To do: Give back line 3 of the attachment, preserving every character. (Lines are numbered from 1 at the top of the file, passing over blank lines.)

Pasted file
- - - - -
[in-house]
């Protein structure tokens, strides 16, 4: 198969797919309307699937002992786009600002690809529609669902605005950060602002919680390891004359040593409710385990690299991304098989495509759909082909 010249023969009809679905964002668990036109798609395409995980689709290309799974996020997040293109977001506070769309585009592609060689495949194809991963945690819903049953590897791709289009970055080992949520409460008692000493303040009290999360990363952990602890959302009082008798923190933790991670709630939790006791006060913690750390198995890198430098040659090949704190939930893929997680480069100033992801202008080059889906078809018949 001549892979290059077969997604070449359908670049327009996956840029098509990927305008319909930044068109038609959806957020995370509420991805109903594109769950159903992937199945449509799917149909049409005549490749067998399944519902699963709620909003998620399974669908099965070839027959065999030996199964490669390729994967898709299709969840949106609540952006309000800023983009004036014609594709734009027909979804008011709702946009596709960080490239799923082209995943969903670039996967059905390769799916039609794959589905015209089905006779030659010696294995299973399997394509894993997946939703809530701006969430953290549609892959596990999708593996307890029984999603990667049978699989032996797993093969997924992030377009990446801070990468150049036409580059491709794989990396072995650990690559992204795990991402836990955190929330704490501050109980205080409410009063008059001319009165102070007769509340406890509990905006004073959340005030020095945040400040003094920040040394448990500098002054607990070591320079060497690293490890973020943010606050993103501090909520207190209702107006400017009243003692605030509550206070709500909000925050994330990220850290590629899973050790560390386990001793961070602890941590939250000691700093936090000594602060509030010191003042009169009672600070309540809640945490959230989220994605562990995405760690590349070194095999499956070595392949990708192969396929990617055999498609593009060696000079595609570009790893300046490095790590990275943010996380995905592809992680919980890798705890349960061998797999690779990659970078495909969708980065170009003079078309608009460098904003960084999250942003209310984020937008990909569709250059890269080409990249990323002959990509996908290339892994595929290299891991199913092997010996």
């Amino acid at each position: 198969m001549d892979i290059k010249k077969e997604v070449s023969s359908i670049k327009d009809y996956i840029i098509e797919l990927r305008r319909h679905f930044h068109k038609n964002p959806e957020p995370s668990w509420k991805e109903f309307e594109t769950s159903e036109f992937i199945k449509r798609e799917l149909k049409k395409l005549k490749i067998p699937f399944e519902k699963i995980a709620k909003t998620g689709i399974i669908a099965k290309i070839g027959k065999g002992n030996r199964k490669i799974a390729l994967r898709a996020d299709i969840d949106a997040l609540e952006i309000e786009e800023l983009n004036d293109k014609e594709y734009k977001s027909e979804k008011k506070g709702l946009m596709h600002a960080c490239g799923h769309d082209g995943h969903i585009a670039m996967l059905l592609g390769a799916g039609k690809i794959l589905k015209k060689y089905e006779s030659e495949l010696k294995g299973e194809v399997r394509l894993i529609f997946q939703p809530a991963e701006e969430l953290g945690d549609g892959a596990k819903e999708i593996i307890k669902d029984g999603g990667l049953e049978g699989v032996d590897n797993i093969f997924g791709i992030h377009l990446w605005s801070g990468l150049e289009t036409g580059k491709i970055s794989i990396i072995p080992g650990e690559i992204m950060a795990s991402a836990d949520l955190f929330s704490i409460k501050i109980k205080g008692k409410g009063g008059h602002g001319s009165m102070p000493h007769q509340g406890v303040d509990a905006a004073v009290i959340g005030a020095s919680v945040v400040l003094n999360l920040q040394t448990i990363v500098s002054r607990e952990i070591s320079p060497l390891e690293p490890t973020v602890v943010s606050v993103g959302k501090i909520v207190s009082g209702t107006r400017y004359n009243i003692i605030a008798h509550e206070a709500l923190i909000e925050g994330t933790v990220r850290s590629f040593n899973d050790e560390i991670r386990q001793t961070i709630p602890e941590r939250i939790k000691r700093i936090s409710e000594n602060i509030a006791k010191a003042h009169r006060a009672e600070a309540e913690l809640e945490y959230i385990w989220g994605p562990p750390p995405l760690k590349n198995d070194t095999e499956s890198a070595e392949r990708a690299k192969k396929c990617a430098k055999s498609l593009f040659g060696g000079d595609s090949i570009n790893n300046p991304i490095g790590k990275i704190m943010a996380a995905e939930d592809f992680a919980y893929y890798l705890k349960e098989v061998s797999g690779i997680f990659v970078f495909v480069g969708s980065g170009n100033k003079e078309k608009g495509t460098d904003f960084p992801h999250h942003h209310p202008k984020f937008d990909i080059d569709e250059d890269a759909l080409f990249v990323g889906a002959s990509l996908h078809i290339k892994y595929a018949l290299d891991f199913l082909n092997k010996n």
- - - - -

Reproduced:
């Amino acid at each position: 198969m001549d892979i290059k010249k077969e997604v070449s023969s359908i670049k327009d009809y996956i840029i098509e797919l990927r305008r319909h679905f930044h068109k038609n964002p959806e957020p995370s668990w509420k991805e109903f309307e594109t769950s159903e036109f992937i199945k449509r798609e799917l149909k049409k395409l005549k490749i067998p699937f399944e519902k699963i995980a709620k909003t998620g689709i399974i669908a099965k290309i070839g027959k065999g002992n030996r199964k490669i799974a390729l994967r898709a996020d299709i969840d949106a997040l609540e952006i309000e786009e800023l983009n004036d293109k014609e594709y734009k977001s027909e979804k008011k506070g709702l946009m596709h600002a960080c490239g799923h769309d082209g995943h969903i585009a670039m996967l059905l592609g390769a799916g039609k690809i794959l589905k015209k060689y089905e006779s030659e495949l010696k294995g299973e194809v399997r394509l894993i529609f997946q939703p809530a991963e701006e969430l953290g945690d549609g892959a596990k819903e999708i593996i307890k669902d029984g999603g990667l049953e049978g699989v032996d590897n797993i093969f997924g791709i992030h377009l990446w605005s801070g990468l150049e289009t036409g580059k491709i970055s794989i990396i072995p080992g650990e690559i992204m950060a795990s991402a836990d949520l955190f929330s704490i409460k501050i109980k205080g008692k409410g009063g008059h602002g001319s009165m102070p000493h007769q509340g406890v303040d509990a905006a004073v009290i959340g005030a020095s919680v945040v400040l003094n999360l920040q040394t448990i990363v500098s002054r607990e952990i070591s320079p060497l390891e690293p490890t973020v602890v943010s606050v993103g959302k501090i909520v207190s009082g209702t107006r400017y004359n009243i003692i605030a008798h509550e206070a709500l923190i909000e925050g994330t933790v990220r850290s590629f040593n899973d050790e560390i991670r386990q001793t961070i709630p602890e941590r939250i939790k000691r700093i936090s409710e000594n602060i509030a006791k010191a003042h009169r006060a009672e600070a309540e913690l809640e945490y959230i385990w989220g994605p562990p750390p995405l760690k590349n198995d070194t095999e499956s890198a070595e392949r990708a690299k192969k396929c990617a430098k055999s498609l593009f040659g060696g000079d595609s090949i570009n790893n300046p991304i490095g790590k990275i704190m943010a996380a995905e939930d592809f992680a919980y893929y890798l705890k349960e098989v061998s797999g690779i997680f990659v970078f495909v480069g969708s980065g170009n100033k003079e078309k608009g495509t460098d904003f960084p992801h999250h942003h209310p202008k984020f937008d990909i080059d569709e250059d890269a759909l080409f990249v990323g889906a002959s990509l996908h078809i290339k892994y595929a018949l290299d891991f199913l082909n092997k010996n």